Uncle Ony: Love, Claire, is not about judging and taking entrenched positions, but understanding and working together to fulfil both your needs. It is clear that this car symbolises a need for things your husband feels are lacking in himself and in his life - youth perhaps, independence, sexual adventure, style. What exactly is wrong with his having the car he longs for? In tandem with the family Golf, it sounds rather a good idea to me.
Auntie Ag: ( Oh don't be ridiculous, Ony. Why should he swagger around with the top down twirling his moustache at girls while she staggers around trying to stuff Sainsbury's bags, pushchairs and car seats into a hatchback?) Quick, darling. Before he gets the new car, find someone in the garage trade who'd loan you an old MG Midget in exchange for the Golf for a couple of days. Then when he gets home, leap out of the house wearing a sexy little dress, sunglasses and lots of lippy, tell him you've decided sports cars are a marvellous idea, and would he mind just taking the kids to Sainsbury's in the Cavalier while you go off for a spin? Repeat as necessary.
I've just bought a flat and after I got the keys I found the last people had left it full of broken furniture and all the rubbish they didn't want to take with them. I rang them to complain but they refuse to do anything about it. I feel really angry and it's put me off the whole place.
Uncle Ony: Interesting. For the previous tenants the move clearly symbolises a leaving behind of emotional breakdown and mess, but instead of "throwing away" and thus freeing themselves of the "mess" they have felt the need, almost vindictively, to "pass it on" to you, the new tenant. It seems clear that they resent the need to leave the house, even that they are seeking to "hold on to old pain" and are expecting you to demand that they retrieve it. Do not, whatever you do, accept their pain and allow it to spoil you feelings about your new home. Insist they deal with the pain and take the rubbish away.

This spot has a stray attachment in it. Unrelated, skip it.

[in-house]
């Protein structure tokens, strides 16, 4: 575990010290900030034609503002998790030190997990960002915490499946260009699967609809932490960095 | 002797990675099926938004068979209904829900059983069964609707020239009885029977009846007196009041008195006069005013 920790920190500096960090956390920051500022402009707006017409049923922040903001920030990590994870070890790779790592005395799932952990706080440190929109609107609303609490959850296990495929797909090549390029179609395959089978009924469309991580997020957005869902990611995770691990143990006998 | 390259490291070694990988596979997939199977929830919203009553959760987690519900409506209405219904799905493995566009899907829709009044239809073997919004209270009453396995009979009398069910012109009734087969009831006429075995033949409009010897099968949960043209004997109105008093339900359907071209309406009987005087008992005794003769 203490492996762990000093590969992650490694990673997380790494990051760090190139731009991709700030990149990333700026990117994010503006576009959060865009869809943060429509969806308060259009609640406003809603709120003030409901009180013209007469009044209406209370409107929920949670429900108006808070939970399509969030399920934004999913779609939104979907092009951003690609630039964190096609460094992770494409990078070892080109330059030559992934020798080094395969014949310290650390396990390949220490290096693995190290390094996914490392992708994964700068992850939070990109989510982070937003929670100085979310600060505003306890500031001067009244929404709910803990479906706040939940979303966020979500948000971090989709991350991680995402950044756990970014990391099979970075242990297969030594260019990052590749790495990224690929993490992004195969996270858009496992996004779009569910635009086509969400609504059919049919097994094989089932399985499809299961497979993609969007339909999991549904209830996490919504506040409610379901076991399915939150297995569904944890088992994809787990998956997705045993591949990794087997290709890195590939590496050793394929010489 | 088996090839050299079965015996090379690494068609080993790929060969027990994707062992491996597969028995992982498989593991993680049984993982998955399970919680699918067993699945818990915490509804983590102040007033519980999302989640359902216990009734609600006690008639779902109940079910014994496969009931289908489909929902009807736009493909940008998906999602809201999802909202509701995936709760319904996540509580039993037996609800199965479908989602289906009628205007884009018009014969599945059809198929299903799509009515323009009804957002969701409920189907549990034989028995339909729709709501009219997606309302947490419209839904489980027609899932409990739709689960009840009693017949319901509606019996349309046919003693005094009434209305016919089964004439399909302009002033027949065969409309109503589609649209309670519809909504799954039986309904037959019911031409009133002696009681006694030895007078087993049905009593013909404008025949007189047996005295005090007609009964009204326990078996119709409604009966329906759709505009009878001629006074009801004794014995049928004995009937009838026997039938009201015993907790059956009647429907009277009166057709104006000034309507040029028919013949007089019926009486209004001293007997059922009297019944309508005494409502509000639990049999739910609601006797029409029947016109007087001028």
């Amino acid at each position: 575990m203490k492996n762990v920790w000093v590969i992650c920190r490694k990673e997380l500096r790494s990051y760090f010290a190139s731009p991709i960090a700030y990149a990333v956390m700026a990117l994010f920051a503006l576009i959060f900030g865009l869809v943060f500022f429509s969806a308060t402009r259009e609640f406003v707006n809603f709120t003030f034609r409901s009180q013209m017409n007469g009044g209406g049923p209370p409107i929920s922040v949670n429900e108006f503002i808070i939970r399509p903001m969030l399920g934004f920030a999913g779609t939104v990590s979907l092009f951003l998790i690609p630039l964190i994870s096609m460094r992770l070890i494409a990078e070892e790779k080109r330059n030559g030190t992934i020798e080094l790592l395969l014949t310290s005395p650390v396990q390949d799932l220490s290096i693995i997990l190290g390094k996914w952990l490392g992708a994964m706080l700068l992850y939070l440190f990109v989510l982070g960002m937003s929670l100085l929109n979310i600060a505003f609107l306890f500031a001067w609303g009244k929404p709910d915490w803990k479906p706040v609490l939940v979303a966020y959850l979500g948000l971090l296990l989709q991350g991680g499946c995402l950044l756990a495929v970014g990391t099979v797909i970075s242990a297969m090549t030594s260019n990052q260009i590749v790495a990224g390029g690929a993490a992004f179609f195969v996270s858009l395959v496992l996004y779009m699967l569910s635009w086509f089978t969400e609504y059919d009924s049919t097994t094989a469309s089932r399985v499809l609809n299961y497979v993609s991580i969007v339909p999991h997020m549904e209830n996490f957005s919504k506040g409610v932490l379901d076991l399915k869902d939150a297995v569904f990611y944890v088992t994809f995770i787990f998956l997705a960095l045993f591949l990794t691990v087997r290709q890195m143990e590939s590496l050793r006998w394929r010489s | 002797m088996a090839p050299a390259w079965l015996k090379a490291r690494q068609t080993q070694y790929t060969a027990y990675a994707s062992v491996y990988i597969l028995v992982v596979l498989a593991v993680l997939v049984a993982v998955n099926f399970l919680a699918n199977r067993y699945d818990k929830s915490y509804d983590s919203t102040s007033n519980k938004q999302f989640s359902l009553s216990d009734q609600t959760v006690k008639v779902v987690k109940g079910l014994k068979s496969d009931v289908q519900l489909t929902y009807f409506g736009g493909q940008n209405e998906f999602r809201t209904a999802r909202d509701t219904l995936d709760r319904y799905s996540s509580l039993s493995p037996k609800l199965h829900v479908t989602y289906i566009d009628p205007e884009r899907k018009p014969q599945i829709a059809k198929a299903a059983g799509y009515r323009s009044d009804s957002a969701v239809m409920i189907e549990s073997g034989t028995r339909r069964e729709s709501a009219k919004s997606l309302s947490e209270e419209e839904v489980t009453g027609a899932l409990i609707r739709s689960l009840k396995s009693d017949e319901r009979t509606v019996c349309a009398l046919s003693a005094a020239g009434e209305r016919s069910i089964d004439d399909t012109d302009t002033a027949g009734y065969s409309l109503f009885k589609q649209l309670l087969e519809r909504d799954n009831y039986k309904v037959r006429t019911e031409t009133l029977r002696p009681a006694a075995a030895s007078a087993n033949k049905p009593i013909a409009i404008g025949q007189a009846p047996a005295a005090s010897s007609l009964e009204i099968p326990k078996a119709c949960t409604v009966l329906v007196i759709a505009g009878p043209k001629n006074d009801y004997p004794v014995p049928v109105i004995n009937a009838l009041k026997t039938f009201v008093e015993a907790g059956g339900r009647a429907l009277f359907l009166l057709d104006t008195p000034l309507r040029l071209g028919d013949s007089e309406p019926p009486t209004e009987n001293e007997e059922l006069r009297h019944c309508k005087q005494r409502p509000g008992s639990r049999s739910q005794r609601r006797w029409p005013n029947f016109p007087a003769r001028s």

Auntie Ag: Ugh. Don't get involved darling. Call the solicitor. I'm sure it says something about vacant possession in your agreement and someone can get the council to take it all away.
I am so miserable I just want to die. Everything in my life looks perfect on the outside, I have a wonderful boyfriend, a fantastic job and a lovely flat but I hate myself, can't think of anything which fills me with joy, and feel really ashamed for being so ungrateful. I don't want to go to therapy as it seems so self-indulgent.
Uncle Ony: Time and time again from new patients with really quite serious psychiatric problems I hear this casual dismissal of my profession as if it were the product of some California-style whim. Therapy is no more a self-indulgence than treating a headache with an aspirin. You are clearly suffering a serious depression which could be dangerous and harmful to you if left untreated. You should visit your GP as a matter of urgency who will refer you to a counsellor to help you begin work on the root of the problem.
Auntie Ag: Poor thing. Don't feel ashamed or self-indulgent. Life is difficult. We're not meant to whiz along beaming smugly as if we're in a shampoo advert. Depression usually means it's time for a change inside you and there's no reason why people with nice flats should feel it any less than people in hovels. For once Ony might be right, and professional help might steer you in the right direction. But if I were you, I'd pop out and buy yourself a little present in Harvey Nicks first - just as a sort of bump mender to tell yourself how nice you are.Reuse content